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 I am a Moonie

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PostSubject: Re: I am a Moonie   Mon Dec 08, 2008 3:19 am

Auditor #9 wrote:
toxic avenger wrote:
Auditor #9 wrote:
toxic avenger wrote:
youngdan wrote:
Yes, there would be a lot less than 100000 involved.

I've decided to believe that you don't really exist, that you're a conspiracy between other posters on this site to pretend that you exist. It doesn't matter if they tell me that you do, because they would say that, wouldn't they?

Well how many would need to be involved in such a conspiracy (not yours) if there was one ? Just a small handful - you can dig that can't you toxic Wink

You're one of THEM, aren't you?...

There's just you, tonys and youngdan on this site.

I suppose tonys' responses couldn't be made up, so I'll have to trust him and him alone from now on. The irony...
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PostSubject: Re: I am a Moonie   Mon Dec 08, 2008 3:21 am

Dan, the LM5 lander used Nitrous Oxide fuel for both descent and ascent.

Prior to heading for the moons surface, the LM was attached to the
Command module and the service module. These were in a lunar orbit of
about 60 miles. The gravity here is effectively identical to the
surface gravity.

What was keeping them in orbit was the orbital velocity, providing a
centrigugal force to offset the gravity. A stone tied to a piece of
string and spun over your head.

Tho get to the surface, the LM separated from the CM+SM and burned
engines for 30 seconds to reduce it's orbital velocity, and thereby put
it on a course towards the moon. About an hour later, it burned engines
again to reduce it's speed to touch down speed.

It was all done at quite low speeds really, I don't see any problem with it.

After ascent, the ascent module did not fly straight back to earth. It
joined with the CM+SM, they then dumped the ascent module, which
eventually fell back to the moon, dont know when, and they used all the
fuel in the service module to rocket themselves back to earth.
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PostSubject: Re: I am a Moonie   Mon Dec 08, 2008 3:26 am

toxic avenger wrote:
Auditor #9 wrote:
toxic avenger wrote:
Auditor #9 wrote:
toxic avenger wrote:
youngdan wrote:
Yes, there would be a lot less than 100000 involved.

I've decided to believe that you don't really exist, that you're a conspiracy between other posters on this site to pretend that you exist. It doesn't matter if they tell me that you do, because they would say that, wouldn't they?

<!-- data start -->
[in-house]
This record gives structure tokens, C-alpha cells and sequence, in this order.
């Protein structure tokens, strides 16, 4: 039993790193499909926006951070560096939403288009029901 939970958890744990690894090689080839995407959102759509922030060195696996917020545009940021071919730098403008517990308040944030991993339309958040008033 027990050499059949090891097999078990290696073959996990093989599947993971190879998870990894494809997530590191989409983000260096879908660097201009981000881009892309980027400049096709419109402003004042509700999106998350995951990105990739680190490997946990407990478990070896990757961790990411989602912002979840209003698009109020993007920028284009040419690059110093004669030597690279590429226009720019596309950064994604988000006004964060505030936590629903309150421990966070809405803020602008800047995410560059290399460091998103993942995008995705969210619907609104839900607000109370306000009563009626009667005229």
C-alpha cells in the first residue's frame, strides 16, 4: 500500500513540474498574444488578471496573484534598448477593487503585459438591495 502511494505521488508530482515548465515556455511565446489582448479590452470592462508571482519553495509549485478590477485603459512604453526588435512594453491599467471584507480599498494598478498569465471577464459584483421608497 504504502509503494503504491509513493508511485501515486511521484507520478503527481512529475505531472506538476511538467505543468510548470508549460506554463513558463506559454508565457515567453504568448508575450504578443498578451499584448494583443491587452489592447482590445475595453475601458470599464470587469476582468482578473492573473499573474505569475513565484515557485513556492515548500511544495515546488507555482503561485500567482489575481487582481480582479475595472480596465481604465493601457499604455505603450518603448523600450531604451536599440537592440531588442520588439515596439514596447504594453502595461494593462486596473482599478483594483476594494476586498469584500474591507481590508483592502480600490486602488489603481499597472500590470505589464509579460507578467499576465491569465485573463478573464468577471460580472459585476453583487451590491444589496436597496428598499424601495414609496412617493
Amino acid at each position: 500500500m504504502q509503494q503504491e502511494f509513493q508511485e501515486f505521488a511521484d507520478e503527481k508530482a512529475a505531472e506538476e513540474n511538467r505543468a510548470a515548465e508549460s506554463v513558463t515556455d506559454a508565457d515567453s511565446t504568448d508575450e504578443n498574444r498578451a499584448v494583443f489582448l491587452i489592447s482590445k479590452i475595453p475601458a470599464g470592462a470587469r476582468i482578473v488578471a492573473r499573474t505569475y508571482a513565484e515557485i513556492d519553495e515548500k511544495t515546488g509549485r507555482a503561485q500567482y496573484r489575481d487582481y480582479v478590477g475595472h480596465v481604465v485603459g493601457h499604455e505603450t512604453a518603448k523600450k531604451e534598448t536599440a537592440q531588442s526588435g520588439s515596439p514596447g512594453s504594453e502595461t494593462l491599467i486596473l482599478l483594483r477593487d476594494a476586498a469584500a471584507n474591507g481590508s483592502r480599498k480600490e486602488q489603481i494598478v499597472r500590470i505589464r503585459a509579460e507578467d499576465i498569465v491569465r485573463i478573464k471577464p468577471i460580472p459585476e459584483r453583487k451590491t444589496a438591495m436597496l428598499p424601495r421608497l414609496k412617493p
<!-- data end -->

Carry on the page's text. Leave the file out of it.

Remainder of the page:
Well how many would need to be involved in such a conspiracy (not yours) if there was one ? Just a small handful - you can dig that can't you toxic Wink

You're one of THEM, aren't you?...

There's just you, tonys and youngdan on this site.

I suppose tonys' responses couldn't be made up, so I'll have to trust him and him alone from now on. The irony...
Do you want to get off this particular horse now girls, before I saddle up myself and come looking for you?
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PostSubject: Re: I am a Moonie   Mon Dec 08, 2008 3:44 am

When you are faced with being told an inconvenient truth about 100000 people keeping what was the biggest secret ever you have no answer except avoiding it Toxic.

The penalties for revealing a secret are severe here. Not just in the military but in civilian life. If you are put under a gag order you had better shut up. If you are unlucky enough to be served a subpeona called a National Security Letter you can not tell anyone you got it, not your wife, noone

http://en.wikipedia.org/wiki/National_Security_Letter
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PostSubject: Re: I am a Moonie   Mon Dec 08, 2008 3:54 am

ibis wrote:
youngdan wrote:
I know you are not versed in mechanics Ibis buy your understanding of English is better than you choose right now. The assent would be easy compared to the descent as I have just said. We know that it would be powered on the way up and the only important thing is the force up is greater than the force down for long enough to get the speed up to what is necessary.

No, the point is that you don't need to reach escape velocity at all to go up, any more than a ball thrown from your hand needs to be travelling at escape velocity to go up. You just need to be capable of enough lift to achieve upward motion, and to be able to do it long enough to climb into orbit. There's obviously a trade-off between the speed of ascent and the duration.